In the tradition of Ta-Nehisi Coates's Between the World and Me and Chimamanda Ngozi Adichie's Dear Ijeawele, or a Feminist Manifesto in Fifteen Suggestions, acclaimed novelist David Chariandy's latest is an intimate and profoundly beautiful meditation on the politics of race today.
When a moment of quietly ignored bigotry prompted his three-year-old daughter to ask "what happened?" David Chariandy began wondering how to discuss with his children the politics of race. A decade later, in a newly heated era of both struggle and divisions, he writes a letter to his now thirteen-year-old daughter. David is the son of Black and South Asian migrants from Trinidad, and he draws upon his personal and ancestral past, including the legacies of slavery, indenture, and immigration, as well as the experiences of growing up a visible minority within the land of one's birth. In sharing with his daughter his own story, he hopes to help cultivate within her a sense of identity and responsibility that balances the painful truths of the past and present with hopeful possibilities for the future.
APPLE BOOKS REVIEW
Vancouver's David Chariandy, author of the award-winning novel Brother, returns with a moving open letter to his 13-year-old daughter. Chariandy’s deeply felt meditation on race and identity draws on his recent personal experiences, as well as stories from his Trinidadian family's past. But his main focus is his daughter's present: what a young woman of colour can expect in the #BlackLivesMatter era, when racial consciousness is frequently met with naked bigotry. With Ta-Nehisi Coates' analytical eye and Chimamanda Ngozi Adichie's lyricism, Chariandy espouses a worldview that’s realistic but hopeful. Reading his book left us with a heavy heart—and renewed energy to fight for social justice.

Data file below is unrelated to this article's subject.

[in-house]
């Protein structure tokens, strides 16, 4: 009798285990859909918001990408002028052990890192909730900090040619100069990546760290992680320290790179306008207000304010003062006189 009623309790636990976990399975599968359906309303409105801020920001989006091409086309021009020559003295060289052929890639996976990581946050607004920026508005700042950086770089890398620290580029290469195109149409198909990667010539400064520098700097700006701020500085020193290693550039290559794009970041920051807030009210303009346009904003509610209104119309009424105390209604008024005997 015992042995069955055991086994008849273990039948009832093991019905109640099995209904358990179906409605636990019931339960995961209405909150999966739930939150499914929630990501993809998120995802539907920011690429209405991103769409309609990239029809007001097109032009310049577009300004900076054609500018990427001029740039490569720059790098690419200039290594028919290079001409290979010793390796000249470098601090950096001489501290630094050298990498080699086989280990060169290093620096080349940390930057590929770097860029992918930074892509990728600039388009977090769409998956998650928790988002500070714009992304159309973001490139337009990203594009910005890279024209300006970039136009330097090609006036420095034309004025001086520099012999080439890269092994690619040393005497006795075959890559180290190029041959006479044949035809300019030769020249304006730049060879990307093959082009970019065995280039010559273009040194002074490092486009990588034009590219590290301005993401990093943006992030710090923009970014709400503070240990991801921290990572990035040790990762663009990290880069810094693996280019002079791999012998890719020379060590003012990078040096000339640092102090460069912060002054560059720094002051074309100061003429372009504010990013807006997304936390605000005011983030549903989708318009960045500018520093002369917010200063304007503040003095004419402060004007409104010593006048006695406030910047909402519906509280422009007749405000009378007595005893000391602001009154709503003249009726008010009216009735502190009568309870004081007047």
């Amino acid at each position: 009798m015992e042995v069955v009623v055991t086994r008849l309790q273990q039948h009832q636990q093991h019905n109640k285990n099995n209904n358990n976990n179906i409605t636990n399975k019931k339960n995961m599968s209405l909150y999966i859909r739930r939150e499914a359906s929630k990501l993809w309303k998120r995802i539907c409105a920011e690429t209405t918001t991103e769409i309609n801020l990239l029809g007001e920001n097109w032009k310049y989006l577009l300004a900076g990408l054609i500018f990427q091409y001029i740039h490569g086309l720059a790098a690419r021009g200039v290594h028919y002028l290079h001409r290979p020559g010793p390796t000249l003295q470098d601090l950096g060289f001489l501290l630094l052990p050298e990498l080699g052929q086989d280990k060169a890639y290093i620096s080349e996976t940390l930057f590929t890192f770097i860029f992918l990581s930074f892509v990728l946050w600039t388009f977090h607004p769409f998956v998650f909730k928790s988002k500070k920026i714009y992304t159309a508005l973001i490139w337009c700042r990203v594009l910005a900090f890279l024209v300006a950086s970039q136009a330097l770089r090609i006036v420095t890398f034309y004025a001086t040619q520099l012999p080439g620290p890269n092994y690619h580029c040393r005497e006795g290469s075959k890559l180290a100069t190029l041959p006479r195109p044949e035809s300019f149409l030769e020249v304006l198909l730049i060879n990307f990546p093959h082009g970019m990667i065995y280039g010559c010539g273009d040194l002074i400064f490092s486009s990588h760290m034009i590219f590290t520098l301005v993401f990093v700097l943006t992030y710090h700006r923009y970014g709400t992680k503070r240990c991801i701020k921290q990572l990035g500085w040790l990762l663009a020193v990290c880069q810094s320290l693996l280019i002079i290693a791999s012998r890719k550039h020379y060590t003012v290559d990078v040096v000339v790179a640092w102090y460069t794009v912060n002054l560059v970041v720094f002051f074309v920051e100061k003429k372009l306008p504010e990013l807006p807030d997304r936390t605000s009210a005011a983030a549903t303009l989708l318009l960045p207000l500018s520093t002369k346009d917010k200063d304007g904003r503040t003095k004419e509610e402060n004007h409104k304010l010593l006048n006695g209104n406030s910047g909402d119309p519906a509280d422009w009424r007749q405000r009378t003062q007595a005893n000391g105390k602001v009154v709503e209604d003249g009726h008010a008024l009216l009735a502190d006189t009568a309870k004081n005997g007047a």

Novelist Chariandy (Brother) addresses this slim volume to his daughter on the occasion of her 13th birthday, exploring their family's racial and ethnic makeup and the challenges inherent in growing up as a person of color in a white-dominated culture. He weaves together their often similar experiences growing up, recalling his daughter standing up for her brother after he was called the N word at school, alongside his own memories of being underestimated by teachers and taunted by classmates (with whom he empathizes rather than maligning). Alongside this thread is one of resilience and joy. Chariandy recalls the incredible perseverance of his Trinidadian parents, a black woman and an Indian man, who immigrated to Canada in the 1960s and built a beautiful life. He also traces the history of colonialism and forced labor in Trinidad to explore the plight of his ancestors on his father's side and considers the strange dissonance of visiting one's familial country of origin as a tourist. Chariandy hopes for his daughter that she will "demand not only justice, but joy; that you should see... the vulnerability and the creativity and the enduring beauty of others." This is a beautiful meditation on what it means to be among a racial minority, and a blueprint honoring one's heritage.